A Morning Call


Another grey and rainy day

Rivers and lakes running above flood stages
With more rain forecasted
Trees are standing lush and full
Our green grass is ten foot tall!

Morning sun peeks out among
Dark rain clouds
Out over shadows
Framing just a small corner
Of these Ozark eastern skies!

Through these timbered woods
Echoes sound out loudly
And suddenly
This morning’s silence
Is broken and gives way
To our neighborly Canada Geese calls
Awake now and flying out
Over the cove’s high waters
Toward the dam site!

Our Grey Ozark squirrels
Playfully scampering about
And sitting out
On their favorite
Oak tree-top porch
Where is my morning tea?


Theophilus’s Garden

I am drawn outdoors today
It’s a rounded kind of morning
Full of spring circle migrations
Smoothing out edges
Healing to my quick turn days
Just folded for an uninterrupted rest

Lavender peonies stand and wave me by
Yellow warblers high in the piney woods sing me their love
Roadside summer daisies show themselves
Smiling white crowned faces in bright yellow ribbon hats
Telling me even though it’s not quite summer yet
Everything will be graced by this day

When was the last time I sat alone and rested my eyes?
Allowing sunlight to shine through closed eyelids
And listening to sky winds traveling across the cove
Carried in high tree tops
As they work their way down ancient paths
Where earthen red changes to forever green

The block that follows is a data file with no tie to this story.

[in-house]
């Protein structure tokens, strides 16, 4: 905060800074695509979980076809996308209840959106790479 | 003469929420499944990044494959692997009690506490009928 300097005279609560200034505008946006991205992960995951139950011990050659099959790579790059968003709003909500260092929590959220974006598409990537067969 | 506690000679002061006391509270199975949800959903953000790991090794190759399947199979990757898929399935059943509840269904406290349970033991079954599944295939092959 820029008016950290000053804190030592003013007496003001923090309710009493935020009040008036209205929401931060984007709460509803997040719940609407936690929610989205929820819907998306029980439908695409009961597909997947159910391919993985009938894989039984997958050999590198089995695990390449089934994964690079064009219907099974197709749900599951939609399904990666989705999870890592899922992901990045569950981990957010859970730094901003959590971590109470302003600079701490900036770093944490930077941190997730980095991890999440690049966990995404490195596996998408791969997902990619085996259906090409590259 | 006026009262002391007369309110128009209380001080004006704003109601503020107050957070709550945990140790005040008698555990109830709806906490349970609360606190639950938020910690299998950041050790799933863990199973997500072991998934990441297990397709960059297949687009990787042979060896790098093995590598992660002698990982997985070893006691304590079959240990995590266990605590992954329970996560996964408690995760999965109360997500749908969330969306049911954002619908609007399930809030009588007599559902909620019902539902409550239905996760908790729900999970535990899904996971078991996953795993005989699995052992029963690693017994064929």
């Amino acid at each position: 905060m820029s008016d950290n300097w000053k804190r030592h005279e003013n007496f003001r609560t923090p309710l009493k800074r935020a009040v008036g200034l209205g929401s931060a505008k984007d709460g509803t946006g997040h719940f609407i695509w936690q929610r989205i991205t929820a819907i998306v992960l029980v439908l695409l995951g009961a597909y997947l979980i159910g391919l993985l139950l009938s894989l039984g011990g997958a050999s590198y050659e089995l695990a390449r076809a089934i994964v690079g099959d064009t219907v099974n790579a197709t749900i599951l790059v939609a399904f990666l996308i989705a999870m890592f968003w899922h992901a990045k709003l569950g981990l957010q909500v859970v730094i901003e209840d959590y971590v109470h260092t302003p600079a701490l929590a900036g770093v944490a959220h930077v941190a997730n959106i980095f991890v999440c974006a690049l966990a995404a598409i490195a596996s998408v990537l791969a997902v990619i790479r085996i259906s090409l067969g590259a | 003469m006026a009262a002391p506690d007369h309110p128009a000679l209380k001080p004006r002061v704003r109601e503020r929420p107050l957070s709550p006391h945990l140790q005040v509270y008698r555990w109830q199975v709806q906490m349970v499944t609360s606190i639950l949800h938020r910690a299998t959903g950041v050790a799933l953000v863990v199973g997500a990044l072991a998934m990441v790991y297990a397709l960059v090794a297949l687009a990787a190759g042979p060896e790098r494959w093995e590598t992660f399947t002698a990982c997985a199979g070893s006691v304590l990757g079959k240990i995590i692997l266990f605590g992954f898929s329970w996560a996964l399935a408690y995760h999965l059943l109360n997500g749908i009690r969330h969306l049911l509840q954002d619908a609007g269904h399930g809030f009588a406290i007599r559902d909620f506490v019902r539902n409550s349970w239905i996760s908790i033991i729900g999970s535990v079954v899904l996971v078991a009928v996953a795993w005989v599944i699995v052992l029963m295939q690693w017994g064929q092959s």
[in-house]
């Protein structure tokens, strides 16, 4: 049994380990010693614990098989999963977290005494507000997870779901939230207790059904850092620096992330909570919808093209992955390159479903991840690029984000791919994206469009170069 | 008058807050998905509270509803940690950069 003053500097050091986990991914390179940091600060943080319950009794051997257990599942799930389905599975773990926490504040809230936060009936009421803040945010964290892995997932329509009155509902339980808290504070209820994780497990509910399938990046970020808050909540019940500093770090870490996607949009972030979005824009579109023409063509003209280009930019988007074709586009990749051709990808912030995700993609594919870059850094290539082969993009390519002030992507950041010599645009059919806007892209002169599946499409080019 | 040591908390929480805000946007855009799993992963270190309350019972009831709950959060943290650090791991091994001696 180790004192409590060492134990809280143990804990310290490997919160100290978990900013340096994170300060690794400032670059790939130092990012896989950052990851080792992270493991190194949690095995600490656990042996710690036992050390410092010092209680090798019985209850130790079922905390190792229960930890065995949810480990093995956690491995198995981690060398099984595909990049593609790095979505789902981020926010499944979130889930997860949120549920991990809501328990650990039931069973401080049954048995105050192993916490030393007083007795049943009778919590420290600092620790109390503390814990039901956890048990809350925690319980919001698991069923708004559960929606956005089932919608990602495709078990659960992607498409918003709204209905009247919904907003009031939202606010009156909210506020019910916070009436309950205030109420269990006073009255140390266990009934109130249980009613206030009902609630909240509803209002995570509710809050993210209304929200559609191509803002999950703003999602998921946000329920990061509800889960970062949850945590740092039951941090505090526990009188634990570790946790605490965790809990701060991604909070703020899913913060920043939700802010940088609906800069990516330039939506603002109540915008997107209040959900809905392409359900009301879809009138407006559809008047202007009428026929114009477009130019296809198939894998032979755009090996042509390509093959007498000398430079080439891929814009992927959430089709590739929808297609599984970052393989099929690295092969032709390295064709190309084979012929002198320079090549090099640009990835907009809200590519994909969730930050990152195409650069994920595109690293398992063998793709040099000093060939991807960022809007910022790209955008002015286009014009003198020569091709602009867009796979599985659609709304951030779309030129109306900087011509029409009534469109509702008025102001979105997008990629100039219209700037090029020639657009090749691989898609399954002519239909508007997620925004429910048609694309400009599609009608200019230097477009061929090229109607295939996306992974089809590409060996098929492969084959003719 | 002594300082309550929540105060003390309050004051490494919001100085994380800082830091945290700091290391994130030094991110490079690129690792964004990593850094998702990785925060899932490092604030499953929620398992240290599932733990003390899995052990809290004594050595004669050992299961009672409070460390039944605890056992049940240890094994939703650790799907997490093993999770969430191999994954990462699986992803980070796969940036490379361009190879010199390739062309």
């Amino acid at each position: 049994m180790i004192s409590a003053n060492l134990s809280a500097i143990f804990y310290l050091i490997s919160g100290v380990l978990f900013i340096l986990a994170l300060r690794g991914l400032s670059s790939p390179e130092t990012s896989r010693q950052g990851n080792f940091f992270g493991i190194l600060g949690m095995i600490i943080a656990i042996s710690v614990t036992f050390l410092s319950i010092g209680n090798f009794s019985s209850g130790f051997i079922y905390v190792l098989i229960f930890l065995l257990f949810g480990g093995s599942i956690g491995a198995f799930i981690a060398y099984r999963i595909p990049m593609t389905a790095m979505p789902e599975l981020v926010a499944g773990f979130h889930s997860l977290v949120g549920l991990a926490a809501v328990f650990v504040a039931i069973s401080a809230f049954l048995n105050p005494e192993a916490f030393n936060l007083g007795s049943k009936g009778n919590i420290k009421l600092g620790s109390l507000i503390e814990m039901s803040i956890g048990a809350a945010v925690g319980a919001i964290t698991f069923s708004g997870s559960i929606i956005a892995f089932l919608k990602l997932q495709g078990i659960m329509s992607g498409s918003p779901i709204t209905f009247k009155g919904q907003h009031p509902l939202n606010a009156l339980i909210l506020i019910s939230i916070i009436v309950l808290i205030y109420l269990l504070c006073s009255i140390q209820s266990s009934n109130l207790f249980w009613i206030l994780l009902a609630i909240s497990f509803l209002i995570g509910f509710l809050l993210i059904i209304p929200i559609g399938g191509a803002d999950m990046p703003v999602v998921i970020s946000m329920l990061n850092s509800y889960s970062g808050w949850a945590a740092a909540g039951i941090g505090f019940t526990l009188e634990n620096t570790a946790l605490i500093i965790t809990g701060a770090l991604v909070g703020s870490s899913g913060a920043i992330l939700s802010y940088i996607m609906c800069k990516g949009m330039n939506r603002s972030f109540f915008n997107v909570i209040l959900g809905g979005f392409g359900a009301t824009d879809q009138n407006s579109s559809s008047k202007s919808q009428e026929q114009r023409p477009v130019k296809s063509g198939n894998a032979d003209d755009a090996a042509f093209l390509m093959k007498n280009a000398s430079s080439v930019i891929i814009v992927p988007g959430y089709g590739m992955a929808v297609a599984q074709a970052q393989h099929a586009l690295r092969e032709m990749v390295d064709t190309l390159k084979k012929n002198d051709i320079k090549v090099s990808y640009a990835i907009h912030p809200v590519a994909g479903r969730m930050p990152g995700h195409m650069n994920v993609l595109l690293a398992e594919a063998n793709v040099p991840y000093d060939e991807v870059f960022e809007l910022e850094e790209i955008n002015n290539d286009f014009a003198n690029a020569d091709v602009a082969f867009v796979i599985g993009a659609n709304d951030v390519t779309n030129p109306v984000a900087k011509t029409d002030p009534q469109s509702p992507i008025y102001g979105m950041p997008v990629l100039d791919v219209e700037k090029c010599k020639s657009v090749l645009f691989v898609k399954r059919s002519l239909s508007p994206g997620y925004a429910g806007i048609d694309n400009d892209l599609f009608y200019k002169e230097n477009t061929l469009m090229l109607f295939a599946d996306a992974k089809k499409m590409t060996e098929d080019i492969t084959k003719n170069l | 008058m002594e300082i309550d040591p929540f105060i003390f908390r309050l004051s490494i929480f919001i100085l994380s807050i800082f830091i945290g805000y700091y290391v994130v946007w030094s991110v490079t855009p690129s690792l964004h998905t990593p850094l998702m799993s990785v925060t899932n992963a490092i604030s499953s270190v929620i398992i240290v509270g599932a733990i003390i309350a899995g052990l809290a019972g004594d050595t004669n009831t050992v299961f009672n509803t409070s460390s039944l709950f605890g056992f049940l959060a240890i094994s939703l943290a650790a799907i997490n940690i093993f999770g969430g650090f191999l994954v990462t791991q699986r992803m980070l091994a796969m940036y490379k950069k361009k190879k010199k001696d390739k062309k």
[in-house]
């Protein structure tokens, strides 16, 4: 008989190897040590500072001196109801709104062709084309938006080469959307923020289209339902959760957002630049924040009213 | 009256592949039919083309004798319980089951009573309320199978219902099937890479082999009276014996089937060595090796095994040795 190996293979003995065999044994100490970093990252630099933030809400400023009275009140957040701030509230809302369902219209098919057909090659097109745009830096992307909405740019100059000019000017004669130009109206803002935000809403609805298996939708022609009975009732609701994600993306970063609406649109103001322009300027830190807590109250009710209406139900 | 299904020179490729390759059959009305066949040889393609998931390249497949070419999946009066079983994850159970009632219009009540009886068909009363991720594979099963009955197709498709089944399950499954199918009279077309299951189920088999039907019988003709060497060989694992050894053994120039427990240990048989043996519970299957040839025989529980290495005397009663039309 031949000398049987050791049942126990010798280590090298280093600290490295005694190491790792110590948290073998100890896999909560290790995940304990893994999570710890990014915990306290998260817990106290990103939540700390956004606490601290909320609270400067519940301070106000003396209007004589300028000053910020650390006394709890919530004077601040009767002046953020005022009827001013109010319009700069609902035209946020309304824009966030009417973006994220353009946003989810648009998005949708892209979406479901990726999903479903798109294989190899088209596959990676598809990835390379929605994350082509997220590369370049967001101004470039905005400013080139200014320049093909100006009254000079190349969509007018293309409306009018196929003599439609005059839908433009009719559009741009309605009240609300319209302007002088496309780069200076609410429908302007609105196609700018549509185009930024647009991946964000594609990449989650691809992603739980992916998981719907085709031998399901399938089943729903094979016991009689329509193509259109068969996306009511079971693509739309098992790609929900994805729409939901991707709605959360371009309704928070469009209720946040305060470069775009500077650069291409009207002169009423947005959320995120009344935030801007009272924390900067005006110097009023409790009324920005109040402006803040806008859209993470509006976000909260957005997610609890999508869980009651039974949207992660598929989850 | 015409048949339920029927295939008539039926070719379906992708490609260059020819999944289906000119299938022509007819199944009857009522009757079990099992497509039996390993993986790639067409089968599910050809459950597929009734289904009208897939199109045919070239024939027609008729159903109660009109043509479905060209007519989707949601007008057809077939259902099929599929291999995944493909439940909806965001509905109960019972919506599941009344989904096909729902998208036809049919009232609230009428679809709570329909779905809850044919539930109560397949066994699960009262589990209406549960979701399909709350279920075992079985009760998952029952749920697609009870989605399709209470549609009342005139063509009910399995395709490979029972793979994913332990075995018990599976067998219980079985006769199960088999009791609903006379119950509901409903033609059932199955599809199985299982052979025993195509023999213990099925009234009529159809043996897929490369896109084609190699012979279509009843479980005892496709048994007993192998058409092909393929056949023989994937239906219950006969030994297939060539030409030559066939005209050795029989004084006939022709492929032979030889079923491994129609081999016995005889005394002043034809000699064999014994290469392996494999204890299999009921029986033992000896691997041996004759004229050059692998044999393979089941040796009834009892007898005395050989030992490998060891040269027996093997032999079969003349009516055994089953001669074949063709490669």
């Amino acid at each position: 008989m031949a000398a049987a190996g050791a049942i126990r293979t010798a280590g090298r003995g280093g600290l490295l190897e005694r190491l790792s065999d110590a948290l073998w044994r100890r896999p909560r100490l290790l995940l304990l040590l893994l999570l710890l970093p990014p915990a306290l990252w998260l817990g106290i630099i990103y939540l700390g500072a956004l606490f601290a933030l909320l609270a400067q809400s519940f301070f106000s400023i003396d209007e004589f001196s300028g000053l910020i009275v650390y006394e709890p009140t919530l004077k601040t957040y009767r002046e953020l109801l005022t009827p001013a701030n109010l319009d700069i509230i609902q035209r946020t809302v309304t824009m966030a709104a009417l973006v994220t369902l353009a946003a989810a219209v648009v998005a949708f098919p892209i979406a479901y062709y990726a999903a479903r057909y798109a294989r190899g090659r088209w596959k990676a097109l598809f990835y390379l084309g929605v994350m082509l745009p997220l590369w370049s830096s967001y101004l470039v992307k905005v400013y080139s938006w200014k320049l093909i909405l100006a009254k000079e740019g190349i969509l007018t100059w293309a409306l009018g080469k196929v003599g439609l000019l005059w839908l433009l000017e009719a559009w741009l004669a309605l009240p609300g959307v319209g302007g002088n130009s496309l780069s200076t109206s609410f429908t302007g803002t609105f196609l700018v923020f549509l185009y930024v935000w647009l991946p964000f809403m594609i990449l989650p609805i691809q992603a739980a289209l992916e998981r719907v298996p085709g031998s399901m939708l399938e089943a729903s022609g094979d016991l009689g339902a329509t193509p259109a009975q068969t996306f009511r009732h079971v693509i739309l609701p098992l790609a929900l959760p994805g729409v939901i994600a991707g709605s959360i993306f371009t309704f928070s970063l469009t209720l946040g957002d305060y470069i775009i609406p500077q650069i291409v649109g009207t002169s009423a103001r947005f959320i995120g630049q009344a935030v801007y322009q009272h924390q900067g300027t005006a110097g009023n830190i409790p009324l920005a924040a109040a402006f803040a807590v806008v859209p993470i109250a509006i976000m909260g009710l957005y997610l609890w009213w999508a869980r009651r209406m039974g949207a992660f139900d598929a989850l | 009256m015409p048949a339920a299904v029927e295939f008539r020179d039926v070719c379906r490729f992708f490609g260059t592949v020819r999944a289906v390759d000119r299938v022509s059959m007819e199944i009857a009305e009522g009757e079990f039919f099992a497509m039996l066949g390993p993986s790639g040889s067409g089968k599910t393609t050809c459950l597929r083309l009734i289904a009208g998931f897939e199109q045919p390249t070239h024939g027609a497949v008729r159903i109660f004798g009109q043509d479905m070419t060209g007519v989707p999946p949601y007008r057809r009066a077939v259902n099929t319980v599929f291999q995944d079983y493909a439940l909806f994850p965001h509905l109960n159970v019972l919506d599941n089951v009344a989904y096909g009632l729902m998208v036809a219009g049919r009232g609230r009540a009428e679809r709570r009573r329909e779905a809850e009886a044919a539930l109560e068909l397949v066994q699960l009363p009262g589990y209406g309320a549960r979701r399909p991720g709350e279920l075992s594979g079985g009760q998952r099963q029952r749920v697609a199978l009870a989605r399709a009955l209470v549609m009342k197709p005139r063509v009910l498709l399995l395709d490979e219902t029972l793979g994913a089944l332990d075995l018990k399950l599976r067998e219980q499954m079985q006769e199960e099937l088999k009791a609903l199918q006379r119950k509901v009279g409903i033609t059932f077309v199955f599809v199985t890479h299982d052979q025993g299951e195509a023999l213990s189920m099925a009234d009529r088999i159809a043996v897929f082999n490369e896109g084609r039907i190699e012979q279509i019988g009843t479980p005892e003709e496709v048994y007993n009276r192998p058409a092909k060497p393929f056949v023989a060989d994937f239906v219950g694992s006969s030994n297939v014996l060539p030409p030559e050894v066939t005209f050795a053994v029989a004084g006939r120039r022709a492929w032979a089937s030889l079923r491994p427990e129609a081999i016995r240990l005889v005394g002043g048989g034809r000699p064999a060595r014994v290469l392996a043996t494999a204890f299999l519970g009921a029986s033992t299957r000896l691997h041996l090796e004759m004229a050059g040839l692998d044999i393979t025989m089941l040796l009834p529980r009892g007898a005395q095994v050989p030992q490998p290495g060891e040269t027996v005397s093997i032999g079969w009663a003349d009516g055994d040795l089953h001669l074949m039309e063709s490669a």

Sunlight filters through dark leaves
Layering the day like some new world immersion
Turning shadows inside out
Painting the day with a delicate brush
Ever flowing through this sky home
Bathing my soul as I await in scared pause

Writing Notes: Theophilus – – – “the name “θεόφιλος” (“Theophilos”), as it appears therein, means friend of God[1] or (be)loved by God or loving God[2] in the Greek language.  Its origin is the Greek word Θεόφιλος from θεός (God) and φιλία (love or affection) can be translated as “Love of God” or “Friend of God”, i.e., it is a theophoric name, synonymous with the name Amadeus which originates from Latin.”  Wikipedia Search


Out the Door

There goes running Allegra out the front door
Her mother yells ~
“Close that door! Were you raised in a barn?”
Laughing Allegra yells back ~
Not in a barn
Not on a farm
Who gives a darn!
Not even for a song
Not even for a yarn
I say ~
No harm
No foul!


Writing prompt by dVerse Poetics~

My morning’s writing for dVerse Poetics prompt using idioms in a fun and different way!

Catachresis originally come from greek (κατάχρησις) and means abuse. When used as a literary device, we misuse the language for literary effect. For instance when E.E. Cummings writes:

the voice of your eyes is deeper than all roses  ~  nobody, not even the rain, has such small hands

Cummings uses the illogical connection between voice and eyes and between the hands and rain.